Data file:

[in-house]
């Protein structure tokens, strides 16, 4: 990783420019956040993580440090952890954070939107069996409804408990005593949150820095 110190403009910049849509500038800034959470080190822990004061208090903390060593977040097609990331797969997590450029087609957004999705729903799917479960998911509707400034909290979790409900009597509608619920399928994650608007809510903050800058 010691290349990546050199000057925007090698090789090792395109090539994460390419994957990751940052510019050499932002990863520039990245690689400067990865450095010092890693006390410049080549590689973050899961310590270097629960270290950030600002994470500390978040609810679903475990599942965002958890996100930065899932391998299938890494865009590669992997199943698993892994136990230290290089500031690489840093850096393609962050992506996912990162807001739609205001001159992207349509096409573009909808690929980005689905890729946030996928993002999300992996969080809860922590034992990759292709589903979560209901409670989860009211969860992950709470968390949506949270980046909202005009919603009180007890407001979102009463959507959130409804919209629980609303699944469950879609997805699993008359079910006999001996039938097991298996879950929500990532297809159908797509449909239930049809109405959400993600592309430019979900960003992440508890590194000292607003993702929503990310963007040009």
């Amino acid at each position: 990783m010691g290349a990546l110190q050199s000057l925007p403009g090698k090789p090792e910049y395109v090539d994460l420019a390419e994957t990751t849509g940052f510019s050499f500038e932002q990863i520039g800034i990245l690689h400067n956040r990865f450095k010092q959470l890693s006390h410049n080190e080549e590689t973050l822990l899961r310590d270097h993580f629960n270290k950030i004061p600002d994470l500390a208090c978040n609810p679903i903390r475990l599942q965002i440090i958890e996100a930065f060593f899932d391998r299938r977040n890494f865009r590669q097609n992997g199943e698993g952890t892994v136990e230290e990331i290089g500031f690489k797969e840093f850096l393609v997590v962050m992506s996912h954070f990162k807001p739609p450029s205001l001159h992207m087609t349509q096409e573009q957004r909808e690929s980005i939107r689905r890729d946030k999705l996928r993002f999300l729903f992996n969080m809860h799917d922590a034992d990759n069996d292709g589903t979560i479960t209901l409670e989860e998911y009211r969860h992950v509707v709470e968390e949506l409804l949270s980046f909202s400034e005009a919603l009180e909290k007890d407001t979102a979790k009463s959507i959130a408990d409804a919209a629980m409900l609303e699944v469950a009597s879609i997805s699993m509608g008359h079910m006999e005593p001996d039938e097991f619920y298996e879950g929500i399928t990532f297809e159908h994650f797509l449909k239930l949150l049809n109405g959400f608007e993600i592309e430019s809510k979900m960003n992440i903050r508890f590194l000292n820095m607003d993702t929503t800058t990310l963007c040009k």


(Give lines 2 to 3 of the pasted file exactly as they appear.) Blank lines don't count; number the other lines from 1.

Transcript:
């Protein structure tokens, strides 16, 4: 990783420019956040993580440090952890954070939107069996409804408990005593949150820095 110190403009910049849509500038800034959470080190822990004061208090903390060593977040097609990331797969997590450029087609957004999705729903799917479960998911509707400034909290979790409900009597509608619920399928994650608007809510903050800058 010691290349990546050199000057925007090698090789090792395109090539994460390419994957990751940052510019050499932002990863520039990245690689400067990865450095010092890693006390410049080549590689973050899961310590270097629960270290950030600002994470500390978040609810679903475990599942965002958890996100930065899932391998299938890494865009590669992997199943698993892994136990230290290089500031690489840093850096393609962050992506996912990162807001739609205001001159992207349509096409573009909808690929980005689905890729946030996928993002999300992996969080809860922590034992990759292709589903979560209901409670989860009211969860992950709470968390949506949270980046909202005009919603009180007890407001979102009463959507959130409804919209629980609303699944469950879609997805699993008359079910006999001996039938097991298996879950929500990532297809159908797509449909239930049809109405959400993600592309430019979900960003992440508890590194000292607003993702929503990310963007040009």
């Amino acid at each position: 990783m010691g290349a990546l110190q050199s000057l925007p403009g090698k090789p090792e910049y395109v090539d994460l420019a390419e994957t990751t849509g940052f510019s050499f500038e932002q990863i520039g800034i990245l690689h400067n956040r990865f450095k010092q959470l890693s006390h410049n080190e080549e590689t973050l822990l899961r310590d270097h993580f629960n270290k950030i004061p600002d994470l500390a208090c978040n609810p679903i903390r475990l599942q965002i440090i958890e996100a930065f060593f899932d391998r299938r977040n890494f865009r590669q097609n992997g199943e698993g952890t892994v136990e230290e990331i290089g500031f690489k797969e840093f850096l393609v997590v962050m992506s996912h954070f990162k807001p739609p450029s205001l001159h992207m087609t349509q096409e573009q957004r909808e690929s980005i939107r689905r890729d946030k999705l996928r993002f999300l729903f992996n969080m809860h799917d922590a034992d990759n069996d292709g589903t979560i479960t209901l409670e989860e998911y009211r969860h992950v509707v709470e968390e949506l409804l949270s980046f909202s400034e005009a919603l009180e909290k007890d407001t979102a979790k009463s959507i959130a408990d409804a919209a629980m409900l609303e699944v469950a009597s879609i997805s699993m509608g008359h079910m006999e005593p001996d039938e097991f619920y298996e879950g929500i399928t990532f297809e159908h994650f797509l449909k239930l949150l049809n109405g959400f608007e993600i592309e430019s809510k979900m960003n992440i903050r508890f590194l000292n820095m607003d993702t929503t800058t990310l963007c040009k």